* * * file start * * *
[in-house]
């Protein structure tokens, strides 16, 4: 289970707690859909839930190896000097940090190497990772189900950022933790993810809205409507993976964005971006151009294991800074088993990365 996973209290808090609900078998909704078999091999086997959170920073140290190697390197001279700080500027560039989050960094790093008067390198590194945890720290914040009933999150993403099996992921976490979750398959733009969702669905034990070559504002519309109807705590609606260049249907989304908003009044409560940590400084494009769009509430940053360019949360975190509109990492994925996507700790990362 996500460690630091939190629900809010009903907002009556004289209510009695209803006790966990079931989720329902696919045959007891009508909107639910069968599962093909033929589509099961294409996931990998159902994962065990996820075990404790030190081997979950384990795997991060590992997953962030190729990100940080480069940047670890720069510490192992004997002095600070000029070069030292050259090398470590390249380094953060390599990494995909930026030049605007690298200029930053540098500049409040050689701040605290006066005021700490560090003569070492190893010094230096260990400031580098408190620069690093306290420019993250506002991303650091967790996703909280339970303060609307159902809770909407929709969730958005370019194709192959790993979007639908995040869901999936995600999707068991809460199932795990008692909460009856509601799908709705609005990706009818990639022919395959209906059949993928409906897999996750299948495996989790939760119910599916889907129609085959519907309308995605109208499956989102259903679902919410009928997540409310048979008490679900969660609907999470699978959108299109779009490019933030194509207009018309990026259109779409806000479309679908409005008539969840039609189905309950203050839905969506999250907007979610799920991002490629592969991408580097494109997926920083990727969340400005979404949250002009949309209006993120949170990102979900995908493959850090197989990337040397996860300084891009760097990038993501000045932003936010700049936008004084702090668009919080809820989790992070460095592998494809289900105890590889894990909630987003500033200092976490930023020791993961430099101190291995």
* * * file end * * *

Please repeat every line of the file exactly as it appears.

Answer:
[in-house]
């Protein structure tokens, strides 16, 4: 289970707690859909839930190896000097940090190497990772189900950022933790993810809205409507993976964005971006151009294991800074088993990365 996973209290808090609900078998909704078999091999086997959170920073140290190697390197001279700080500027560039989050960094790093008067390198590194945890720290914040009933999150993403099996992921976490979750398959733009969702669905034990070559504002519309109807705590609606260049249907989304908003009044409560940590400084494009769009509430940053360019949360975190509109990492994925996507700790990362 996500460690630091939190629900809010009903907002009556004289209510009695209803006790966990079931989720329902696919045959007891009508909107639910069968599962093909033929589509099961294409996931990998159902994962065990996820075990404790030190081997979950384990795997991060590992997953962030190729990100940080480069940047670890720069510490192992004997002095600070000029070069030292050259090398470590390249380094953060390599990494995909930026030049605007690298200029930053540098500049409040050689701040605290006066005021700490560090003569070492190893010094230096260990400031580098408190620069690093306290420019993250506002991303650091967790996703909280339970303060609307159902809770909407929709969730958005370019194709192959790993979007639908995040869901999936995600999707068991809460199932795990008692909460009856509601799908709705609005990706009818990639022919395959209906059949993928409906897999996750299948495996989790939760119910599916889907129609085959519907309308995605109208499956989102259903679902919410009928997540409310048979008490679900969660609907999470699978959108299109779009490019933030194509207009018309990026259109779409806000479309679908409005008539969840039609189905309950203050839905969506999250907007979610799920991002490629592969991408580097494109997926920083990727969340400005979404949250002009949309209006993120949170990102979900995908493959850090197989990337040397996860300084891009760097990038993501000045932003936010700049936008004084702090668009919080809820989790992070460095592998494809289900105890590889894990909630987003500033200092976490930023020791993961430099101190291995």